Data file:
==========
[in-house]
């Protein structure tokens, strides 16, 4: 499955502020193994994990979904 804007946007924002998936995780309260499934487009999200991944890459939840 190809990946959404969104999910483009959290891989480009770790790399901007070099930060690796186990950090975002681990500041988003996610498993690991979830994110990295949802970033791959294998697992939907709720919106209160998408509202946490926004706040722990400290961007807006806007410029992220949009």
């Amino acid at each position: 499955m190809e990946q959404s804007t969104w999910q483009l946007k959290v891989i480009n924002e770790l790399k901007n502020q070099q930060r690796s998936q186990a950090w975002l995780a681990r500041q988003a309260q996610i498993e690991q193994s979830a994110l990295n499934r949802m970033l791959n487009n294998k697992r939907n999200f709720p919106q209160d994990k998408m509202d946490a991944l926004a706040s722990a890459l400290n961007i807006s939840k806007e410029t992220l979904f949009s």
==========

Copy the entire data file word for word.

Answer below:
[in-house]
């Protein structure tokens, strides 16, 4: 499955502020193994994990979904 804007946007924002998936995780309260499934487009999200991944890459939840 190809990946959404969104999910483009959290891989480009770790790399901007070099930060690796186990950090975002681990500041988003996610498993690991979830994110990295949802970033791959294998697992939907709720919106209160998408509202946490926004706040722990400290961007807006806007410029992220949009």
């Amino acid at each position: 499955m190809e990946q959404s804007t969104w999910q483009l946007k959290v891989i480009n924002e770790l790399k901007n502020q070099q930060r690796s998936q186990a950090w975002l995780a681990r500041q988003a309260q996610i498993e690991q193994s979830a994110l990295n499934r949802m970033l791959n487009n294998k697992r939907n999200f709720p919106q209160d994990k998408m509202d946490a991944l926004a706040s722990a890459l400290n961007i807006s939840k806007e410029t992220l979904f949009s």